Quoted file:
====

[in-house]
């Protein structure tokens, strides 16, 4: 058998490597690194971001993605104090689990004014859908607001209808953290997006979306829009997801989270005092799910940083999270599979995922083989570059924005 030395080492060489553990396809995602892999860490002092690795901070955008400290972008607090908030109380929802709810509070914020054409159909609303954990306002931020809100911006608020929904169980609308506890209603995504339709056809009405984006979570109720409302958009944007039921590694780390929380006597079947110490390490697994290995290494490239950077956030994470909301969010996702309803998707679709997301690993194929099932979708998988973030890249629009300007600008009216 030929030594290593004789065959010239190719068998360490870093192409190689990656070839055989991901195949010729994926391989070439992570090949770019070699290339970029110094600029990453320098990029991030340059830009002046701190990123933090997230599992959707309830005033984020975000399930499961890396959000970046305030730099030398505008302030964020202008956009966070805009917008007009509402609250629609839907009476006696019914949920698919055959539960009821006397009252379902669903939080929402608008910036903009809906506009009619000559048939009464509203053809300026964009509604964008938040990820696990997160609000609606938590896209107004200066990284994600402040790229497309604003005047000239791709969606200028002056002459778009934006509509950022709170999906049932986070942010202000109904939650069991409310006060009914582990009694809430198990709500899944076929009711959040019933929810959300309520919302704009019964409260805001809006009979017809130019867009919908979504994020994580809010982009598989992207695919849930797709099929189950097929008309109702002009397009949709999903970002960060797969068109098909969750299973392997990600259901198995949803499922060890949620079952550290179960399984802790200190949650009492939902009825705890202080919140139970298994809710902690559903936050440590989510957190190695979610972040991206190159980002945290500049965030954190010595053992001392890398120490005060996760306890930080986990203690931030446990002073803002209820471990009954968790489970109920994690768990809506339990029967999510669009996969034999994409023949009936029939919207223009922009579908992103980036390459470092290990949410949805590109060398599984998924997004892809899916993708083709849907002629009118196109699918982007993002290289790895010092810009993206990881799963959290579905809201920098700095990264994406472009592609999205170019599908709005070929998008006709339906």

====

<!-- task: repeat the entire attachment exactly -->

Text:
[in-house]
């Protein structure tokens, strides 16, 4: 058998490597690194971001993605104090689990004014859908607001209808953290997006979306829009997801989270005092799910940083999270599979995922083989570059924005 030395080492060489553990396809995602892999860490002092690795901070955008400290972008607090908030109380929802709810509070914020054409159909609303954990306002931020809100911006608020929904169980609308506890209603995504339709056809009405984006979570109720409302958009944007039921590694780390929380006597079947110490390490697994290995290494490239950077956030994470909301969010996702309803998707679709997301690993194929099932979708998988973030890249629009300007600008009216 030929030594290593004789065959010239190719068998360490870093192409190689990656070839055989991901195949010729994926391989070439992570090949770019070699290339970029110094600029990453320098990029991030340059830009002046701190990123933090997230599992959707309830005033984020975000399930499961890396959000970046305030730099030398505008302030964020202008956009966070805009917008007009509402609250629609839907009476006696019914949920698919055959539960009821006397009252379902669903939080929402608008910036903009809906506009009619000559048939009464509203053809300026964009509604964008938040990820696990997160609000609606938590896209107004200066990284994600402040790229497309604003005047000239791709969606200028002056002459778009934006509509950022709170999906049932986070942010202000109904939650069991409310006060009914582990009694809430198990709500899944076929009711959040019933929810959300309520919302704009019964409260805001809006009979017809130019867009919908979504994020994580809010982009598989992207695919849930797709099929189950097929008309109702002009397009949709999903970002960060797969068109098909969750299973392997990600259901198995949803499922060890949620079952550290179960399984802790200190949650009492939902009825705890202080919140139970298994809710902690559903936050440590989510957190190695979610972040991206190159980002945290500049965030954190010595053992001392890398120490005060996760306890930080986990203690931030446990002073803002209820471990009954968790489970109920994690768990809506339990029967999510669009996969034999994409023949009936029939919207223009922009579908992103980036390459470092290990949410949805590109060398599984998924997004892809899916993708083709849907002629009118196109699918982007993002290289790895010092810009993206990881799963959290579905809201920098700095990264994406472009592609999205170019599908709005070929998008006709339906």